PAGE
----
Just making a small business to make money isn't enough, though it's a good start. You must have a greater goal in mind. You must have a vision. It's that vision that will drive people with passion to work for you. You must also learn how to present that vision and mission to people in the best possible way.

4. Go Out and Meet People Constantly

When you're looking to hire more people, the best thing to do is keep meeting new people. Go out to events and meet-ups and networking conferences and talk to people. Not only will you meet more potential employees, you'll also get to develop your brand and talk to potential partners and investors.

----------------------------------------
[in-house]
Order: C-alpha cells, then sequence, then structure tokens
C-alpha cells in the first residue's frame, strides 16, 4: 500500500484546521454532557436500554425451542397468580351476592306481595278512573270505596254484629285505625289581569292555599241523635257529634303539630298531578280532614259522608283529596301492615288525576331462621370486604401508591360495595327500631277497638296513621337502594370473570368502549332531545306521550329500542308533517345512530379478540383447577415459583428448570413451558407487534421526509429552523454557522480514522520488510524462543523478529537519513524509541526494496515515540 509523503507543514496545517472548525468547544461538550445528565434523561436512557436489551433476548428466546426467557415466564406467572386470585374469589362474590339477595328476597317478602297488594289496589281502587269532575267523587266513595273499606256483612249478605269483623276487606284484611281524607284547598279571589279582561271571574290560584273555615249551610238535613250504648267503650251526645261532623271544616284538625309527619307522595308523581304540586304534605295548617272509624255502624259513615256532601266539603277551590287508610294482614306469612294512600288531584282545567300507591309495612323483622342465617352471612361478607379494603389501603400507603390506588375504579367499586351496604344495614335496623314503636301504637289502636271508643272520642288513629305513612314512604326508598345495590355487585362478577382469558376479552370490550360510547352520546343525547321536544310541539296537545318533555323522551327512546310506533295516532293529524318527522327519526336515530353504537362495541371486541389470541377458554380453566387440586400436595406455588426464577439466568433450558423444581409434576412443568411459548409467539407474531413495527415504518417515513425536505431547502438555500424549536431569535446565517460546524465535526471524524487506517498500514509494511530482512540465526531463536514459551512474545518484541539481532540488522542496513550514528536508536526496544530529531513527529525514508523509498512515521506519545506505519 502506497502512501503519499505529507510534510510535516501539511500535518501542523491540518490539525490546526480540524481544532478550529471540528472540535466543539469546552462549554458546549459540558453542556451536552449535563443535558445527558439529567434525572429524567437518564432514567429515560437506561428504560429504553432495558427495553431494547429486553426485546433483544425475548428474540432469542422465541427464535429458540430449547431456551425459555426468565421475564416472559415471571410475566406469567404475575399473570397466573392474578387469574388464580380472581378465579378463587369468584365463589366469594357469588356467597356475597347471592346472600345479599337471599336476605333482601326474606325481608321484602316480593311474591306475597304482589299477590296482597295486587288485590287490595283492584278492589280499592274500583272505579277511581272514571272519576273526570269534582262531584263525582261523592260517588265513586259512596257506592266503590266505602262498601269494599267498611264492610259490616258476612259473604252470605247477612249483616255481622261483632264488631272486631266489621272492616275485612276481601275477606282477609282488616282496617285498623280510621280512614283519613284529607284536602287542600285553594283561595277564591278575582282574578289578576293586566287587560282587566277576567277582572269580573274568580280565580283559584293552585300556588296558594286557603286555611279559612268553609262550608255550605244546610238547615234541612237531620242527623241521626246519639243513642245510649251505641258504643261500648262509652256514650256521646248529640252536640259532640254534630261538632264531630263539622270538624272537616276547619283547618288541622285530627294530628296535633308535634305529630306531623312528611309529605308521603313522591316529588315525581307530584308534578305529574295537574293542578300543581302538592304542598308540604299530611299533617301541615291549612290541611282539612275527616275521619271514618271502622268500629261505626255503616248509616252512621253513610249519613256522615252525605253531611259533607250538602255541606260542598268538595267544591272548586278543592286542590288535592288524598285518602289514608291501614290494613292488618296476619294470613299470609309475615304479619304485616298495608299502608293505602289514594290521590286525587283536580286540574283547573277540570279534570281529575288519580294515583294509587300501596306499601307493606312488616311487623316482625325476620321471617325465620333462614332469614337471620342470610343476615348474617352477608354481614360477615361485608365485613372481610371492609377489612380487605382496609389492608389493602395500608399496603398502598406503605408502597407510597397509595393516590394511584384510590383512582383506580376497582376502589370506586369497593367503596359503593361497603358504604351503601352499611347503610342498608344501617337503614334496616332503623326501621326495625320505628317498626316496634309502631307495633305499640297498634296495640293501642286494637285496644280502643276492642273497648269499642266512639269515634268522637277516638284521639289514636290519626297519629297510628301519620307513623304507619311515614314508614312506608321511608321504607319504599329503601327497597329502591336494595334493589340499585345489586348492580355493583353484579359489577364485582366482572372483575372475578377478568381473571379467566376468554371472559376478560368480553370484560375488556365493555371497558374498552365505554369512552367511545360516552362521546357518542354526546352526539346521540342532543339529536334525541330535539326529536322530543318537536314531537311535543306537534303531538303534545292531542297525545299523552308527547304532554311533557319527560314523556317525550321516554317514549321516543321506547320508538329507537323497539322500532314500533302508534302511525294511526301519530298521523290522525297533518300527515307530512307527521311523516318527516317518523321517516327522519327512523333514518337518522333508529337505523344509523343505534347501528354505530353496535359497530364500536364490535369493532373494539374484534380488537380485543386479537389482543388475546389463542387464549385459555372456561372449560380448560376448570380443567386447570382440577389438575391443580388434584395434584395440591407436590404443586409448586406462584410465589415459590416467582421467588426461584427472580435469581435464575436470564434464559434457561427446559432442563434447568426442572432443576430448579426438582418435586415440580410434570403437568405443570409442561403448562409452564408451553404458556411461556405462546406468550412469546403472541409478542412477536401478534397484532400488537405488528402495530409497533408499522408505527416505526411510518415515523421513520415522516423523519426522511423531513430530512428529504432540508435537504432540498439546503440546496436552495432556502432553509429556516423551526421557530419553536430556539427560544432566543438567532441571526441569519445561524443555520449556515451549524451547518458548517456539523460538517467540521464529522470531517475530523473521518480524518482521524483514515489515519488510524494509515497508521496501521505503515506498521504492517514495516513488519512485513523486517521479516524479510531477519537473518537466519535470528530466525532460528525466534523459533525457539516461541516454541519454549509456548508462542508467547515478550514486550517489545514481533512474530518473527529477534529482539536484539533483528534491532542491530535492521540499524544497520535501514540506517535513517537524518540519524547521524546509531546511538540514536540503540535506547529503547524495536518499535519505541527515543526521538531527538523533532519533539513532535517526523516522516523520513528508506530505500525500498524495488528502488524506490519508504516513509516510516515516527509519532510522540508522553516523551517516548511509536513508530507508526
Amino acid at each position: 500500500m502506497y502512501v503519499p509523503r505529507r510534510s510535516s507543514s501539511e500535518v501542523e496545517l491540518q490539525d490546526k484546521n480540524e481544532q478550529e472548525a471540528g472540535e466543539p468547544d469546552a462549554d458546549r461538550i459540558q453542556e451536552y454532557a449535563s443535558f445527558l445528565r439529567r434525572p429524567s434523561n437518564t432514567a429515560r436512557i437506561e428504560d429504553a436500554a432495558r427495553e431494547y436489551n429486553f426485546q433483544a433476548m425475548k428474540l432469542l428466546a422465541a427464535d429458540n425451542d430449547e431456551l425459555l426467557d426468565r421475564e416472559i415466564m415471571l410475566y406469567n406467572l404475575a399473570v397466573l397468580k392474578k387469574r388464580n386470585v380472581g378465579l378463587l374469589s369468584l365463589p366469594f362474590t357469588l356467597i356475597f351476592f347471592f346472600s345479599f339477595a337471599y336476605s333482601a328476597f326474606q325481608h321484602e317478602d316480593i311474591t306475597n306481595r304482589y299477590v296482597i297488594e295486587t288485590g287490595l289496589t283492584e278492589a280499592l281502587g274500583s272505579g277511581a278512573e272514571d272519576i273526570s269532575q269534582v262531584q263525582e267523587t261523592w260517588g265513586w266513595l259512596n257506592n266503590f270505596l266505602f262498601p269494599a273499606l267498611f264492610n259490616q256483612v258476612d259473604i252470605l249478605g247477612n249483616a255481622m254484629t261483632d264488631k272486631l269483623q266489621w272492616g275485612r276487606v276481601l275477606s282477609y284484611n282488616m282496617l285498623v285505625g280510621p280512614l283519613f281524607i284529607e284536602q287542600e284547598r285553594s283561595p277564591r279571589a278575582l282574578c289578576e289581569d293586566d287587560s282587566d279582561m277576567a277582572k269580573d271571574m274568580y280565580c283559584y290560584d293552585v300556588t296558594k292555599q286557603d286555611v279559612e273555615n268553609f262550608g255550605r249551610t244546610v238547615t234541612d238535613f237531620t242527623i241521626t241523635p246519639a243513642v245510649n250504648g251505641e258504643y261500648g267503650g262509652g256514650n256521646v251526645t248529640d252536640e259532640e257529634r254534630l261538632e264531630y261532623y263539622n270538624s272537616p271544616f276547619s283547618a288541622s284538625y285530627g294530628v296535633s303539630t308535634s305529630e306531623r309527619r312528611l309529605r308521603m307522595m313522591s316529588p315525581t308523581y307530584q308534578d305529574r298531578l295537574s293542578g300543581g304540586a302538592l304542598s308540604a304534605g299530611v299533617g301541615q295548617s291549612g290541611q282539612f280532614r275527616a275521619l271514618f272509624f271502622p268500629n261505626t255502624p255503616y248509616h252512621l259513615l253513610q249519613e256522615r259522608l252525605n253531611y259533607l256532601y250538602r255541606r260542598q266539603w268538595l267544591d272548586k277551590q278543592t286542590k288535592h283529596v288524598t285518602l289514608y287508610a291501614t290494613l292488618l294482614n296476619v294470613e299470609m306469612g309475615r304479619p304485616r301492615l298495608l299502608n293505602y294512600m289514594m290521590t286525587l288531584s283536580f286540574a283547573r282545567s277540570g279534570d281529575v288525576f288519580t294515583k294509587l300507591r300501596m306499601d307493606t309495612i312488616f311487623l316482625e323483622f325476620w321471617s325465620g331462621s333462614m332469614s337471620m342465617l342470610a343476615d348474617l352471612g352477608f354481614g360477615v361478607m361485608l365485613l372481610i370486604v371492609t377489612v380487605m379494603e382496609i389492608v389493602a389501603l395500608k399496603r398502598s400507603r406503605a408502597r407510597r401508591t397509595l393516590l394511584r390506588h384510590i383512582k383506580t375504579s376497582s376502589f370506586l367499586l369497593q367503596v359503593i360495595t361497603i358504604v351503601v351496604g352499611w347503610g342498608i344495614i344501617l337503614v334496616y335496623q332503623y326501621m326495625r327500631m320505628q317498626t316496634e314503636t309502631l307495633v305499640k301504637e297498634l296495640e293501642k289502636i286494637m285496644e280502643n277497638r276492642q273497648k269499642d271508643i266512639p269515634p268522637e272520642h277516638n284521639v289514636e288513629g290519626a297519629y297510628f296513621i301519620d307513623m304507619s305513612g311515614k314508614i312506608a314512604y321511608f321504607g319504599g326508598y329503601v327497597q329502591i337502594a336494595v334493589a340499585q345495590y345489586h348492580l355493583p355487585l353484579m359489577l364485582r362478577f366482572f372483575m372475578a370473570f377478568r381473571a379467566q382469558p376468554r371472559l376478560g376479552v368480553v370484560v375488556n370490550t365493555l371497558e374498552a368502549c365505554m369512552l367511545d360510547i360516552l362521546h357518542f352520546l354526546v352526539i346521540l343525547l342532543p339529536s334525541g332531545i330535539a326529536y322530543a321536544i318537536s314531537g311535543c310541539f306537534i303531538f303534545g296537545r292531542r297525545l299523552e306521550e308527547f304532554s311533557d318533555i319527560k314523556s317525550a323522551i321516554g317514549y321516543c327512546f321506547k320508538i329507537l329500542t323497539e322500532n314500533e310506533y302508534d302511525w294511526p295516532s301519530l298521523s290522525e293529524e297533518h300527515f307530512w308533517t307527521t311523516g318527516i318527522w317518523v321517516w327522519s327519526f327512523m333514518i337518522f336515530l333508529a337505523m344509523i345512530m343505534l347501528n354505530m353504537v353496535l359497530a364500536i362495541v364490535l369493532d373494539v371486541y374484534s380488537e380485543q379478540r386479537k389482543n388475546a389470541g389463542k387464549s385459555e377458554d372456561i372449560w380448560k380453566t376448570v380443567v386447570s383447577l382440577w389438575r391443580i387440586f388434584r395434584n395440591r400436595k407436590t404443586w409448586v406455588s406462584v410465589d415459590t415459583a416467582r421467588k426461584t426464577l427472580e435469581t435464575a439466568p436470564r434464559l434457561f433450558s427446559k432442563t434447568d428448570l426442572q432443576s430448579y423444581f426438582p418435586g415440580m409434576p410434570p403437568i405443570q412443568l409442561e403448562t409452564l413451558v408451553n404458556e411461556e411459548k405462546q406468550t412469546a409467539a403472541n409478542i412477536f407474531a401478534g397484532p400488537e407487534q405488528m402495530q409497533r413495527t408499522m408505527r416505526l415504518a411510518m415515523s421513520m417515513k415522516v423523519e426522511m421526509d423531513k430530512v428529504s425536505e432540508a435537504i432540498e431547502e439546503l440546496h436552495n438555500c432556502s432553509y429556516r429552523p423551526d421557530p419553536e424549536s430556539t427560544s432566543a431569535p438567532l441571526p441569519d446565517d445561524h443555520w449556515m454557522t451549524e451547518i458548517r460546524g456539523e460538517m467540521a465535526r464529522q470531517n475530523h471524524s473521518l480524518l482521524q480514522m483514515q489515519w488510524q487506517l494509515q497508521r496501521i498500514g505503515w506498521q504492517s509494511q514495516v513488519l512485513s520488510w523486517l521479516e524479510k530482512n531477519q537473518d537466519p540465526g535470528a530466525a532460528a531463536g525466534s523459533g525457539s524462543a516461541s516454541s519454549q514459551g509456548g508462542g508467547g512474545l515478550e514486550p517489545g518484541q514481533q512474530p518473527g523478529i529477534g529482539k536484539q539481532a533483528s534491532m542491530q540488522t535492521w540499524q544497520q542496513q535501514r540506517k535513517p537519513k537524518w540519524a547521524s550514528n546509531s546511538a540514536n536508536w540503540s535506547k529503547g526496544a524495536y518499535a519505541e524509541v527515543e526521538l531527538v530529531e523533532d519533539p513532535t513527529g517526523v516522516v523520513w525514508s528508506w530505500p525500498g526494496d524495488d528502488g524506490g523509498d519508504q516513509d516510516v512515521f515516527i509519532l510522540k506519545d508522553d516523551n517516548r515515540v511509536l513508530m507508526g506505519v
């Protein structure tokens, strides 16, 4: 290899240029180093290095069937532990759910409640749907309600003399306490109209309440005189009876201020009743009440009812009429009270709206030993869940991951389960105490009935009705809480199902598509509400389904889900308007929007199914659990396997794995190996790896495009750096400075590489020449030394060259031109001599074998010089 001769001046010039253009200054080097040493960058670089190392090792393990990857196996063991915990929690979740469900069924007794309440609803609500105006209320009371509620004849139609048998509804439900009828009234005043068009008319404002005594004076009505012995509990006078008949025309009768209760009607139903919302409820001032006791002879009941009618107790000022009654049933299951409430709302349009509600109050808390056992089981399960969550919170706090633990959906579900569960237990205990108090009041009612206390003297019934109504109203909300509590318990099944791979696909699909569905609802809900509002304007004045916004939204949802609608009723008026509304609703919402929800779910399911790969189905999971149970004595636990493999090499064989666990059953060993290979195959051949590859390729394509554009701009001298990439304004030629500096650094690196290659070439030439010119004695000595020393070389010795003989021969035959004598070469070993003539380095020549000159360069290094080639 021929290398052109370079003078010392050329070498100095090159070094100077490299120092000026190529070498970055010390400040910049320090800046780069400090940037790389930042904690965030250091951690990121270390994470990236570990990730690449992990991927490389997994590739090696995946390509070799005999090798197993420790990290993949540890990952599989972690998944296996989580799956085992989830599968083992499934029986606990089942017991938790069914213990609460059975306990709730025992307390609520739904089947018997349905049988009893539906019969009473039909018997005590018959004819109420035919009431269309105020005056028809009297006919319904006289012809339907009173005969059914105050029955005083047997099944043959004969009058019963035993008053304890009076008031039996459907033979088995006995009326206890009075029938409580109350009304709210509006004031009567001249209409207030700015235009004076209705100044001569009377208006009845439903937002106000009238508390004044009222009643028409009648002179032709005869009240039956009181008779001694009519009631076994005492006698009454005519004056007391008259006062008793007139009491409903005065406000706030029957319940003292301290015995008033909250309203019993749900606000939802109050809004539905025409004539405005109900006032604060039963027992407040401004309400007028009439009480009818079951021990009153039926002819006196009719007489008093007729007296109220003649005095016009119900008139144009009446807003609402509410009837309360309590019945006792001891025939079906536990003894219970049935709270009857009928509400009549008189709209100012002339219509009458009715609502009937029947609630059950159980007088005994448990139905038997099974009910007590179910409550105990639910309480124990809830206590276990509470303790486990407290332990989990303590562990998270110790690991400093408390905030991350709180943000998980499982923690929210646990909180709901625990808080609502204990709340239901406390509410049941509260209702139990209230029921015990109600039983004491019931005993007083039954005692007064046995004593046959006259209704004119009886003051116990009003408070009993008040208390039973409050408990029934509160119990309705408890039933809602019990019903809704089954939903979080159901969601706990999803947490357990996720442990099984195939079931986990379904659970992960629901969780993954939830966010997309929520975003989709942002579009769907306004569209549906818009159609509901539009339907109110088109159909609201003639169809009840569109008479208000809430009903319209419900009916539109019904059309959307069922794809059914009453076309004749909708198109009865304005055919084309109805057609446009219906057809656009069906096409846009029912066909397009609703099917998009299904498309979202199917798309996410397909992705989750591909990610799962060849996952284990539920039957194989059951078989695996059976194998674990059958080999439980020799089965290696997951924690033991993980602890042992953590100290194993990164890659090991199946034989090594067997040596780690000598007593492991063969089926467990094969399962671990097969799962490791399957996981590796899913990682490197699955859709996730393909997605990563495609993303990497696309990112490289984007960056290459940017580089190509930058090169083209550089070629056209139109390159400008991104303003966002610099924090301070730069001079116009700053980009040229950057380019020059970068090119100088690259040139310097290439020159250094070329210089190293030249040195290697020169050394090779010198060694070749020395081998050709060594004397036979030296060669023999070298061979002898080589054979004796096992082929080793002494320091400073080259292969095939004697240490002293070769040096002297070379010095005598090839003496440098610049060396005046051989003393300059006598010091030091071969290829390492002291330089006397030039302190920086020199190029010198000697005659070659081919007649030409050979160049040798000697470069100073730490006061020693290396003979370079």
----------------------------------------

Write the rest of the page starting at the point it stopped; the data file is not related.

5. Look to Your Community

There's nothing like a consumer when it comes to criticism. No one is more critical than someone who bought your offering. Chances are, parts of your community are skilled workers. Why not hire them? They're already invested in your product, making them great potential hires. In some instances, such as positions for your sales force, their eagerness can make up for their lack of initial skill.

6. Look to Other Parts of the Globe

Your small business may have limited capital and reach, but the Internet has made it easier to find remote workers than ever before. While you won't have the comfort and intimacy of face-to-face interaction, they can give your small business skills you can't find locally. It can also end up being cheaper, especially if you just need them for specific tasks.

7. Create a Positive Workplace